The 26th Chelsea International Fine Art Competition Award of Excellence, New York, USA, Juried by Elisabeth Sherman, curatorial assistant at Whitney Museum of American Art

The Gagliardi Family Collection, UK, London

Tirsova childrens hospital, Belgrade, Serbia

Pamet group, USA, Belgrade office, Belgrade, Serbia

Ministry of Culture, Republic of Serbia, Belgrade, Serbia

Secretariat for Culture, City of Belgrade, Belgrade, Serbia

Private collections: Oslo (Norway), Belgrade (Serbia), San Francisco (USA), Canada, Germany

Seven paintings project, Asker, Norway


2015-2019, Contemporary Art project, Museum of Yugoslav History (MYH) /Norwegian Royal Embassy/Norwegian Contemporary Art scene.

2013, Qvisten Animation AS, set designer, Oslo, Norway

2007 “B92, “Stiklom u vrata”, tv show, artists profile, Belgrade, Serbia

2004 “Theatre chronology” by D. Klaic, art director, IDEM publisher, Oslo, Norway

2001  U. Eco book, art director, IDEM publisher, Oslo, Norway

2000 “Degraded capability”, art director, IDEM publisher,Oslo, Norway

1997  “EURO RSCG”, space design, own art objects, decoration, Oslo, Norway

1994   “CMC Group”, Art Director, Belgrade, Serbia


Norwegian Royal Embassy, online article/Norway and Serbia, Belgrade, Serbia

Art & Culture magazine, article, Oslo, Norway

Press realize, Agora Gallery, Chelsea, New York, USA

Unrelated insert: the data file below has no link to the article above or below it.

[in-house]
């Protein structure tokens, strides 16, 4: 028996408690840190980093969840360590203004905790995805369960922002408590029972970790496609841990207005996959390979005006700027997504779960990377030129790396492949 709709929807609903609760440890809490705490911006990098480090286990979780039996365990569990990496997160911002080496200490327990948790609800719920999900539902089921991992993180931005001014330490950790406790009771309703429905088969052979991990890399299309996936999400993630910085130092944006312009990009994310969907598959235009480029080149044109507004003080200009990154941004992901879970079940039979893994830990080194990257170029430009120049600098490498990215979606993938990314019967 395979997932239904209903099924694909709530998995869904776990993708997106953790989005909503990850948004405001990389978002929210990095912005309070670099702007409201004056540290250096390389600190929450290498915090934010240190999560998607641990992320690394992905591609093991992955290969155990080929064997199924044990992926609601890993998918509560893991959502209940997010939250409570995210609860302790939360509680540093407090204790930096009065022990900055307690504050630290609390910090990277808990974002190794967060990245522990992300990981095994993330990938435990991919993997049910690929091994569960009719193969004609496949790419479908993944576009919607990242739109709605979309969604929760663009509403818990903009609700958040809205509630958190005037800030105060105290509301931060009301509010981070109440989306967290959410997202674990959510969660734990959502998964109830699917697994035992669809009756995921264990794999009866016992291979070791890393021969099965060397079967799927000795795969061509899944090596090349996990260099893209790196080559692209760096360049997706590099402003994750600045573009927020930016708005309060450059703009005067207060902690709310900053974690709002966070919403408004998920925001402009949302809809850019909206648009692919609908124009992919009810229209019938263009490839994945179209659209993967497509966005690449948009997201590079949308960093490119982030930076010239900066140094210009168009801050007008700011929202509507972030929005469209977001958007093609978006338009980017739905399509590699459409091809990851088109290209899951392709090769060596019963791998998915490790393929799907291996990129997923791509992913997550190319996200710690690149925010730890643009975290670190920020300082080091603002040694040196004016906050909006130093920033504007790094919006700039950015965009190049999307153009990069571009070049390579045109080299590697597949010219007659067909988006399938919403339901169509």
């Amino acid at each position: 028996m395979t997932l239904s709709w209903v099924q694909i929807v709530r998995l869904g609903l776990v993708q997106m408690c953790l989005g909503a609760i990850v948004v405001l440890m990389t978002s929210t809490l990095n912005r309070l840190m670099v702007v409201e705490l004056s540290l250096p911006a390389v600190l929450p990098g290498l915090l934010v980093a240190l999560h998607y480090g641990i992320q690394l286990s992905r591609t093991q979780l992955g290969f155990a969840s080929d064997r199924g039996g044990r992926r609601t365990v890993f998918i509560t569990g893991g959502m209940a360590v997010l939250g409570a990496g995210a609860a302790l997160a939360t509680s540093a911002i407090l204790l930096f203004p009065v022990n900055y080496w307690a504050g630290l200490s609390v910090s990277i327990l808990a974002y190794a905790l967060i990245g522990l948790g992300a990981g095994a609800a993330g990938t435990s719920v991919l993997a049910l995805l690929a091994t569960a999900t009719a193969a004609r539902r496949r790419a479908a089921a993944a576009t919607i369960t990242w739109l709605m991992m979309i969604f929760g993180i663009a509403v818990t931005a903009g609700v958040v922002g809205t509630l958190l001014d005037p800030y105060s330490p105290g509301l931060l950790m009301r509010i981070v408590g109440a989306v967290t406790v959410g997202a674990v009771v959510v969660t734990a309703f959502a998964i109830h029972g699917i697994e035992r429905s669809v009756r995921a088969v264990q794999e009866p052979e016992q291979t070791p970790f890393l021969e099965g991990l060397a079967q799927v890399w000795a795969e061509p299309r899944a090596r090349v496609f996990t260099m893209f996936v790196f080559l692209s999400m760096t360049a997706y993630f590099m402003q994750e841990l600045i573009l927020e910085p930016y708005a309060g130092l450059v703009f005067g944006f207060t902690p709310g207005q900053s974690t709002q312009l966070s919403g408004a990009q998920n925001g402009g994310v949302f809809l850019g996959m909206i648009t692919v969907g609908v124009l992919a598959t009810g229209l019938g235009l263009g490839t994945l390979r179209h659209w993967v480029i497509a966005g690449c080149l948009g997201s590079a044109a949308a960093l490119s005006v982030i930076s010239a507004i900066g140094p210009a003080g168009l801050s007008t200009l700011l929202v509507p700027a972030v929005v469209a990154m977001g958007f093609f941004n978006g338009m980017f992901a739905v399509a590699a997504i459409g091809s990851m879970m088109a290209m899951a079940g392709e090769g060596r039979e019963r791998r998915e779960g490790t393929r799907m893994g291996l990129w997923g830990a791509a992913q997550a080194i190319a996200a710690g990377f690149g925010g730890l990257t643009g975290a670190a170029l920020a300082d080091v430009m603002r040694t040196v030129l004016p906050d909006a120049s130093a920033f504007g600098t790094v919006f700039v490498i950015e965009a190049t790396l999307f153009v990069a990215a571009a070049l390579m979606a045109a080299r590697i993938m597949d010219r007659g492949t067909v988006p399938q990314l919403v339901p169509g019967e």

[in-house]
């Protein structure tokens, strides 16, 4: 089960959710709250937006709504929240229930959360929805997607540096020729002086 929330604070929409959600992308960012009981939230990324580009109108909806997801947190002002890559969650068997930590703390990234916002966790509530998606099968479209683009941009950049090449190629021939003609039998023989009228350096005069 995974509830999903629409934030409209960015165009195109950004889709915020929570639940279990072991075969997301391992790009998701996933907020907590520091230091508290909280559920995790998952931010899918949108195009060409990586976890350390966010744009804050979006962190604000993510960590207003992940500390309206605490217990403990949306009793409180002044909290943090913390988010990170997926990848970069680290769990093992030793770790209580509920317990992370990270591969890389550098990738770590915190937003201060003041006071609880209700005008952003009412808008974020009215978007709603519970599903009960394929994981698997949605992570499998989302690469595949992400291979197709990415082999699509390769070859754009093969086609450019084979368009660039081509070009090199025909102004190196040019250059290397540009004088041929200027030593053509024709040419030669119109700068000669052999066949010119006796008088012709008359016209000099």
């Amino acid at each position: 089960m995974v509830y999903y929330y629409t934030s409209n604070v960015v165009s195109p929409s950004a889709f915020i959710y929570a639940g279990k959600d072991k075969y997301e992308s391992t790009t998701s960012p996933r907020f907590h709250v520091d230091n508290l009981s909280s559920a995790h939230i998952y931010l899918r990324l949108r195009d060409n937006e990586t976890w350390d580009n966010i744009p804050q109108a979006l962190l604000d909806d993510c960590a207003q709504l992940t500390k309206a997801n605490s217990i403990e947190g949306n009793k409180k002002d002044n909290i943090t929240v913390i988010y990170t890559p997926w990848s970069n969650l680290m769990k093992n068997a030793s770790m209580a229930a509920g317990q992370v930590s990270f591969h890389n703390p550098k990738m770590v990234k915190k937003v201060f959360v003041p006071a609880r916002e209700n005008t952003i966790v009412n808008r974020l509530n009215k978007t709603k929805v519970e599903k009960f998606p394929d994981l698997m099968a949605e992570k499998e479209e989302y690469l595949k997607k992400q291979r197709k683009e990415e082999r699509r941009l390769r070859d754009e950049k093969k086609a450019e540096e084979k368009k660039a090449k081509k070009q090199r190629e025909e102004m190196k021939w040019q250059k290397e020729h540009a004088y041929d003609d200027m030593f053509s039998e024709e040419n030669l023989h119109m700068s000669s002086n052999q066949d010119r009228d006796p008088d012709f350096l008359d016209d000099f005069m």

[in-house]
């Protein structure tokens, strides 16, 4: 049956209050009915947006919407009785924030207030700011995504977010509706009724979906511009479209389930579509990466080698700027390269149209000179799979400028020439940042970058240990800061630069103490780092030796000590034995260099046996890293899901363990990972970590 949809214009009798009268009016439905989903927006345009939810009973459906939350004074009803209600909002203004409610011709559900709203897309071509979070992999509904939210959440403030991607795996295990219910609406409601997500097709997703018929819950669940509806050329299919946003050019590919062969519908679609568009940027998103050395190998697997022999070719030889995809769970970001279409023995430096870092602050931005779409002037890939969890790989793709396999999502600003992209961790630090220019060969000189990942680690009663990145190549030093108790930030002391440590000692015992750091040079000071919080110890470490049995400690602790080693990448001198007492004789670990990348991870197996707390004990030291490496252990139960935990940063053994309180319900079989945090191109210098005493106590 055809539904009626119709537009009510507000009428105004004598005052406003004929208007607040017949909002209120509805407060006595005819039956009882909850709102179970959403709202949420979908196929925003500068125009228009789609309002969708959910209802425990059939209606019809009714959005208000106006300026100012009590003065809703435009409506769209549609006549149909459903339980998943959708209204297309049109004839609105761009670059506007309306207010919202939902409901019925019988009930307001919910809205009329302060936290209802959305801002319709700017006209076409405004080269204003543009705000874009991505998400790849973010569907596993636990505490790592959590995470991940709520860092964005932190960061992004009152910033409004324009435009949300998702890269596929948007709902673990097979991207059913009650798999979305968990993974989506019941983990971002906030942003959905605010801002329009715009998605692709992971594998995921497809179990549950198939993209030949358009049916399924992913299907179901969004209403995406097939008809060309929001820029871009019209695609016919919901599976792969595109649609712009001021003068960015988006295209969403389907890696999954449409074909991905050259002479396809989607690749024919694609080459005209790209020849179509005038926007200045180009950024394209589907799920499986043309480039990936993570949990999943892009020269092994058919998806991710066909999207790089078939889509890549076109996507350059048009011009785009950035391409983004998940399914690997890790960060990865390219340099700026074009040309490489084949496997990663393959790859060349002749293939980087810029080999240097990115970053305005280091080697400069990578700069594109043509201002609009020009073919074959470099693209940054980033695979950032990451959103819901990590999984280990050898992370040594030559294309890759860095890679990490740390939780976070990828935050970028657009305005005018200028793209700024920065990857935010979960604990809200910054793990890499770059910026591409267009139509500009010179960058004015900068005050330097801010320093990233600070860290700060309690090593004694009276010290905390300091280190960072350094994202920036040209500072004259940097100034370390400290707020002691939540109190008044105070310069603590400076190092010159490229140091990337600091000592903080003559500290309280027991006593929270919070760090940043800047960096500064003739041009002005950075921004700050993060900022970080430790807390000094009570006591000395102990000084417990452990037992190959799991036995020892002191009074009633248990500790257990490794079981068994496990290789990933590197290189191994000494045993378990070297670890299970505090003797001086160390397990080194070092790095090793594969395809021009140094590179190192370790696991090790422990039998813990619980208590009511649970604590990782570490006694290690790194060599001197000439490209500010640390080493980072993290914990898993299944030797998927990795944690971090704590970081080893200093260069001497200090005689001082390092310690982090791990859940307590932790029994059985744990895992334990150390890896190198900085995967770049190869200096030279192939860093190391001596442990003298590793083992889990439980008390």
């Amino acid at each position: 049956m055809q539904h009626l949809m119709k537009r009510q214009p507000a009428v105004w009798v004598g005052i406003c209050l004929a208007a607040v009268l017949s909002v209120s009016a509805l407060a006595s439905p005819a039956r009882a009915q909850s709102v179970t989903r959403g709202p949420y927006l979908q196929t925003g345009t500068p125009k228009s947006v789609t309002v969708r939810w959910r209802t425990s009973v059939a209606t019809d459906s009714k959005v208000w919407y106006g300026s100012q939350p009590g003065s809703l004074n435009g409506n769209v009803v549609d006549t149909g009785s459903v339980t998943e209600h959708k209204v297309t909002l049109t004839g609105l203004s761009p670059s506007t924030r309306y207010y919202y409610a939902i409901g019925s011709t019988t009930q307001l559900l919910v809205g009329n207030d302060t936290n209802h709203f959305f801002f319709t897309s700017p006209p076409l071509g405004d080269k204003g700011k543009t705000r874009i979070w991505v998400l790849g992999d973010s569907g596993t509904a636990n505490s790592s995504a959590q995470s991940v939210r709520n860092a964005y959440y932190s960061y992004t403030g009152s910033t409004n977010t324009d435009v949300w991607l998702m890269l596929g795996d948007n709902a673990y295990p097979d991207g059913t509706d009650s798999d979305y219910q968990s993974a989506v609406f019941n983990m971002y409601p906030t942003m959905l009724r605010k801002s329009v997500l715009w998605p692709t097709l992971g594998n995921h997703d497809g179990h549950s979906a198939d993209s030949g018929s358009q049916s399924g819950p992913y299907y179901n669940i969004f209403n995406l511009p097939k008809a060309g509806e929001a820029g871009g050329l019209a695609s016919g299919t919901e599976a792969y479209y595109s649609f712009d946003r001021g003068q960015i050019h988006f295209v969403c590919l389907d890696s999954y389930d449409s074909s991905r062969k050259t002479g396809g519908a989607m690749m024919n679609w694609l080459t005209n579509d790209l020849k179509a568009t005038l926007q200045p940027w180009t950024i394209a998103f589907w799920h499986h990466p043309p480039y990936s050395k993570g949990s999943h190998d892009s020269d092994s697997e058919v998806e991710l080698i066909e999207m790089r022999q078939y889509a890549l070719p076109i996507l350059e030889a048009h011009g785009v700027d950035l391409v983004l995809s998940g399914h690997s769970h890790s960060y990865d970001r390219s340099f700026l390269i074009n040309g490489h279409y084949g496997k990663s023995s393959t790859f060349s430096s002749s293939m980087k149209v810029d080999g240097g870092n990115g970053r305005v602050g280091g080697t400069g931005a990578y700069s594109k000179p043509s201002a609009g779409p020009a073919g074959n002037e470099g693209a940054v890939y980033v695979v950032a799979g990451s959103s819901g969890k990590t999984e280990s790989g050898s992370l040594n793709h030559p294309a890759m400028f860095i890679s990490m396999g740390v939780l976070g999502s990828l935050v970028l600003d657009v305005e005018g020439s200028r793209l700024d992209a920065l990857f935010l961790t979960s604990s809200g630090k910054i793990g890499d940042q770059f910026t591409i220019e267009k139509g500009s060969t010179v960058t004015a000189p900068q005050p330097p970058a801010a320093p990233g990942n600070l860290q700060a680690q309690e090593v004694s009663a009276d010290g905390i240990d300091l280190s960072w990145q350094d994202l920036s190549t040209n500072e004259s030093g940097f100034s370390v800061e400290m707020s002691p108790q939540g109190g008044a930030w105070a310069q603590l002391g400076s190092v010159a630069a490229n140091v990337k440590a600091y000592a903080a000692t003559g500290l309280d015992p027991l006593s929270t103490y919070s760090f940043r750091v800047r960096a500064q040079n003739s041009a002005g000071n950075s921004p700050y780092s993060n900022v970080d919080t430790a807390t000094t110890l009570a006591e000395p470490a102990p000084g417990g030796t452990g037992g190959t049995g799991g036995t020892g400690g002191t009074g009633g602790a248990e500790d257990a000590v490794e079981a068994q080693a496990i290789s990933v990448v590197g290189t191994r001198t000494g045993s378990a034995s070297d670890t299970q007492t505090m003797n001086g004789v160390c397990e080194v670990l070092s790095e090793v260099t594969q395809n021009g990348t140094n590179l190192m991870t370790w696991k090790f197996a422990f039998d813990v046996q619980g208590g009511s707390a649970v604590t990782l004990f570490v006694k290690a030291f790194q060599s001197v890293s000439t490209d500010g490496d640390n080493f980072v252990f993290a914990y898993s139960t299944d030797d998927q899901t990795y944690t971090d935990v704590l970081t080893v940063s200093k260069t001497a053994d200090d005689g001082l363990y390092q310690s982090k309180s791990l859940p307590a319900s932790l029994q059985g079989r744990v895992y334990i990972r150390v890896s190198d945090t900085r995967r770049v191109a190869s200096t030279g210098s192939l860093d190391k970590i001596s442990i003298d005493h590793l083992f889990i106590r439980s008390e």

Catalogue review, Agora Gallery, New York, USA

Gallery Ramfjord, 10 years, edition, catalogue, Oslo, Norway

Florence Biennial 2009 edition, Florence, Italy

Chianciano Art Museum 2009 edition, Chianciano, Italy

Magazine Rez, I. Pravdic article: “Exhibition that initiate a discourse”

“German lessons”, catalogue text, V. Tupanjac, I. Pravdic, Center for Cultural Decontamination

“Suffah, Camisia”, text for april encounters, F. Matic V.I.P. gallery/SKC, Belgrade, Serbia

“Sky keepers”, catalogue text, F. Matic, N. Matic,publisher gallery Zvono, Novi Sad, Serbia

“A matchless pair”, “On helicopters and genitalia” catalogue text by B. Dimitrijevic, publisher    Gallery Zvono, Novi Sad, Serbia

“One story completed”,  Politika newspaper, article by M. Djordjevic , Belgrade, Serbia

“Homeless”, text by C.Evensen, photos by E. A. Eggen

Filip MatiĆ


+381 60 14 98 332